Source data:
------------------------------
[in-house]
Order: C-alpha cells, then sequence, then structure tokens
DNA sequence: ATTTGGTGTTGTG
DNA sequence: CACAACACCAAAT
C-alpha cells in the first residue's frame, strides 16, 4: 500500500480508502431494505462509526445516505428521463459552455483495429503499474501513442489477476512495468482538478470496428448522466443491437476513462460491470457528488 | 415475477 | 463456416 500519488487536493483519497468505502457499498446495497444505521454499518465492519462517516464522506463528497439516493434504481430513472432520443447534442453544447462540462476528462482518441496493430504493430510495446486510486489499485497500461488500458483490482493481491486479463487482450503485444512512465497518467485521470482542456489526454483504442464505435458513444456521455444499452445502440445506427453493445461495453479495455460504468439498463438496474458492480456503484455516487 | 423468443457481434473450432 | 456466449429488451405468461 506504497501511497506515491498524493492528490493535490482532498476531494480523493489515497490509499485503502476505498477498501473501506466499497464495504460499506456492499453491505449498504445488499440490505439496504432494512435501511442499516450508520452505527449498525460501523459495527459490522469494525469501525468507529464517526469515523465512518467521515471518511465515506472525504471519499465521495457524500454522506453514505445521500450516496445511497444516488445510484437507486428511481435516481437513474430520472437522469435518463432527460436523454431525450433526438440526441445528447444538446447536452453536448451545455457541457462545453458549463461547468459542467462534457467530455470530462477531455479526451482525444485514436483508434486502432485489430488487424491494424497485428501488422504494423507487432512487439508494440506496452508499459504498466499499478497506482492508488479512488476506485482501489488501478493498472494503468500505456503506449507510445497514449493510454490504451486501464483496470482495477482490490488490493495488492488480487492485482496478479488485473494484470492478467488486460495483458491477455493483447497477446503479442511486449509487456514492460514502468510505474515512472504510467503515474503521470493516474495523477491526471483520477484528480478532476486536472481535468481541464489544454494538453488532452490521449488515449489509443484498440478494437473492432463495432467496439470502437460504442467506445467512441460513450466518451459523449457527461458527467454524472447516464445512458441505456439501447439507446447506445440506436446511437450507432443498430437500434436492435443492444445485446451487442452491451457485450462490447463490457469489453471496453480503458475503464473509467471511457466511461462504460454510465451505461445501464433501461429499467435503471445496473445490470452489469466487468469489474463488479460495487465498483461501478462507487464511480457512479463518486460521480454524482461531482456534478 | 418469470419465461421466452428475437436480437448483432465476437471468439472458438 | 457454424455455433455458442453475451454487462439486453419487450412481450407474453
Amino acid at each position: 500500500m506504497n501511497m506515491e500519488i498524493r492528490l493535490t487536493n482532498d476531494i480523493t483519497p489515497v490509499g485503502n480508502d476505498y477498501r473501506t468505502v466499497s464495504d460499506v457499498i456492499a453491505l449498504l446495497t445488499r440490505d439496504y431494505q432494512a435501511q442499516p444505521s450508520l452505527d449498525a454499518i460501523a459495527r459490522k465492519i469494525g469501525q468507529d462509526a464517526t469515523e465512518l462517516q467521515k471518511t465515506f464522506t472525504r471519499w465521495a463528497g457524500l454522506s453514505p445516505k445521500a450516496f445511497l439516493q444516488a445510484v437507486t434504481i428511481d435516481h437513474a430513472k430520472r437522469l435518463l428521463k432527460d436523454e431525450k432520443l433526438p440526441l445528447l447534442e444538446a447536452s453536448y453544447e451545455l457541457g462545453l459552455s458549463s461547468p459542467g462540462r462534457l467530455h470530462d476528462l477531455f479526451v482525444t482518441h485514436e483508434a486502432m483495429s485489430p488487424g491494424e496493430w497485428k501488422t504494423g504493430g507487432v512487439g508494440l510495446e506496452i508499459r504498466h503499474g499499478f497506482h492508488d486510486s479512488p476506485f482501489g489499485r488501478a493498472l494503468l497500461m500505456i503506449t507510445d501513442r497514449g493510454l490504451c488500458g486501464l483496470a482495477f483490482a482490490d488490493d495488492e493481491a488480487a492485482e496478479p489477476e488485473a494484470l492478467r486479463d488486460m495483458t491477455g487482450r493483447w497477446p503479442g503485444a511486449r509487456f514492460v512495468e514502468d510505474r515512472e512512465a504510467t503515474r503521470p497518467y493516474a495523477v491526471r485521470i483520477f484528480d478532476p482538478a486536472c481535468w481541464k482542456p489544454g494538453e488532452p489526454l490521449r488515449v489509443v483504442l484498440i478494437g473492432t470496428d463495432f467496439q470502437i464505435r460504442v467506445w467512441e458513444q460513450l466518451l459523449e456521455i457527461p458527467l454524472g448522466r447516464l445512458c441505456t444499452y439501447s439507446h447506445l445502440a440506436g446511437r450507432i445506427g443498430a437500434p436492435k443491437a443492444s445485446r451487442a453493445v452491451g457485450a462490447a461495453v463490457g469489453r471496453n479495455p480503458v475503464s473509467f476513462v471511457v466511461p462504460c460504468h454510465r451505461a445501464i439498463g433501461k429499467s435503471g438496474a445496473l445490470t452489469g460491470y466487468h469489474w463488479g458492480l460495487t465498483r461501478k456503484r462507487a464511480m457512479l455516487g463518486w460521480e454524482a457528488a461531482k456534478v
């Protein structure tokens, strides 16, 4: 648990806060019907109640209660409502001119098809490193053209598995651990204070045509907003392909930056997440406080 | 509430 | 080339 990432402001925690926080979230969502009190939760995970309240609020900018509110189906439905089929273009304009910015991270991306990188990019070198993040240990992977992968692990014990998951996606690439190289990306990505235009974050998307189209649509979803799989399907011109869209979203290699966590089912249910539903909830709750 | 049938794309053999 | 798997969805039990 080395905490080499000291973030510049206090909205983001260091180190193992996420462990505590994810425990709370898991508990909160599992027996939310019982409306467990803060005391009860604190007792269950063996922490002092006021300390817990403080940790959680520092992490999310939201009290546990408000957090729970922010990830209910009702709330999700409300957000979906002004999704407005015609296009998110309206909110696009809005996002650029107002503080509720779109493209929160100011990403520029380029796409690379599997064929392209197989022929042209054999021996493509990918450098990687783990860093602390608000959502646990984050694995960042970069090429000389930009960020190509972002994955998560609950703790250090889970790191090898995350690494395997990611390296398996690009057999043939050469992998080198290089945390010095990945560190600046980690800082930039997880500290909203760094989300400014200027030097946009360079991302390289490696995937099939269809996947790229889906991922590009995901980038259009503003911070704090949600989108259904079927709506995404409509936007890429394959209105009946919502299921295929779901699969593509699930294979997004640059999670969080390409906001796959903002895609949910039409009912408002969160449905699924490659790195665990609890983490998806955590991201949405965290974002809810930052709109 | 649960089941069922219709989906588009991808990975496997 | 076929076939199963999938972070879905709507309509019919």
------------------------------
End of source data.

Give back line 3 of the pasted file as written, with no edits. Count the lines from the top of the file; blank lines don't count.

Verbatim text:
DNA sequence: ATTTGGTGTTGTG